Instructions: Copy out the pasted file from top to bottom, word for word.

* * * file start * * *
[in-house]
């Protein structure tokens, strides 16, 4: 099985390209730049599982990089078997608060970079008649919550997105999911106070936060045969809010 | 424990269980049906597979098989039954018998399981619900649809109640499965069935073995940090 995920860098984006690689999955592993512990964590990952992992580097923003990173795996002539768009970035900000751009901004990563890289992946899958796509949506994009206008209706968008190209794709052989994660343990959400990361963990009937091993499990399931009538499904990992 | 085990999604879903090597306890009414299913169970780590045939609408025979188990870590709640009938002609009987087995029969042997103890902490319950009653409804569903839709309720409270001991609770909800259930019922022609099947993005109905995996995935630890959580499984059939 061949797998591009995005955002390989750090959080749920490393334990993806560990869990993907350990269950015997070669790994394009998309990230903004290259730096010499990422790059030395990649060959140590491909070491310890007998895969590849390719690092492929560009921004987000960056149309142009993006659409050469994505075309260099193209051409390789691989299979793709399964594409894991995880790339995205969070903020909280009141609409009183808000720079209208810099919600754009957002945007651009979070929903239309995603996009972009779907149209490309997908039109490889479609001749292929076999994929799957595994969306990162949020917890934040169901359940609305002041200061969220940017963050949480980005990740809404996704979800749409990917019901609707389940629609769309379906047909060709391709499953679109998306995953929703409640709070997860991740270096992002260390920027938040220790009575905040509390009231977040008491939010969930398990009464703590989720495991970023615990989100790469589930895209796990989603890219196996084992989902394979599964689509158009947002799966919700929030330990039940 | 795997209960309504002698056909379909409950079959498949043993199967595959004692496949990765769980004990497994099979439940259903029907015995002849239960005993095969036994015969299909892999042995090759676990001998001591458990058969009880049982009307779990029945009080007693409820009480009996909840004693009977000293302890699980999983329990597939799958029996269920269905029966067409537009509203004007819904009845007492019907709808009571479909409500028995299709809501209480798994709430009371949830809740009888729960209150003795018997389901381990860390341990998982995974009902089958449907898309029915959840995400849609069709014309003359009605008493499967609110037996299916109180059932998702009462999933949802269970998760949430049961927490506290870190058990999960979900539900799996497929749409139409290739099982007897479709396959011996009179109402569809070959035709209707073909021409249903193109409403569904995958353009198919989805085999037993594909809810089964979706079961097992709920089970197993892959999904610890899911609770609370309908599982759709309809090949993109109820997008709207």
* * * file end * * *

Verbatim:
[in-house]
């Protein structure tokens, strides 16, 4: 099985390209730049599982990089078997608060970079008649919550997105999911106070936060045969809010 | 424990269980049906597979098989039954018998399981619900649809109640499965069935073995940090 995920860098984006690689999955592993512990964590990952992992580097923003990173795996002539768009970035900000751009901004990563890289992946899958796509949506994009206008209706968008190209794709052989994660343990959400990361963990009937091993499990399931009538499904990992 | 085990999604879903090597306890009414299913169970780590045939609408025979188990870590709640009938002609009987087995029969042997103890902490319950009653409804569903839709309720409270001991609770909800259930019922022609099947993005109905995996995935630890959580499984059939 061949797998591009995005955002390989750090959080749920490393334990993806560990869990993907350990269950015997070669790994394009998309990230903004290259730096010499990422790059030395990649060959140590491909070491310890007998895969590849390719690092492929560009921004987000960056149309142009993006659409050469994505075309260099193209051409390789691989299979793709399964594409894991995880790339995205969070903020909280009141609409009183808000720079209208810099919600754009957002945007651009979070929903239309995603996009972009779907149209490309997908039109490889479609001749292929076999994929799957595994969306990162949020917890934040169901359940609305002041200061969220940017963050949480980005990740809404996704979800749409990917019901609707389940629609769309379906047909060709391709499953679109998306995953929703409640709070997860991740270096992002260390920027938040220790009575905040509390009231977040008491939010969930398990009464703590989720495991970023615990989100790469589930895209796990989603890219196996084992989902394979599964689509158009947002799966919700929030330990039940 | 795997209960309504002698056909379909409950079959498949043993199967595959004692496949990765769980004990497994099979439940259903029907015995002849239960005993095969036994015969299909892999042995090759676990001998001591458990058969009880049982009307779990029945009080007693409820009480009996909840004693009977000293302890699980999983329990597939799958029996269920269905029966067409537009509203004007819904009845007492019907709808009571479909409500028995299709809501209480798994709430009371949830809740009888729960209150003795018997389901381990860390341990998982995974009902089958449907898309029915959840995400849609069709014309003359009605008493499967609110037996299916109180059932998702009462999933949802269970998760949430049961927490506290870190058990999960979900539900799996497929749409139409290739099982007897479709396959011996009179109402569809070959035709209707073909021409249903193109409403569904995958353009198919989805085999037993594909809810089964979706079961097992709920089970197993892959999904610890899911609770609370309908599982759709309809090949993109109820997008709207």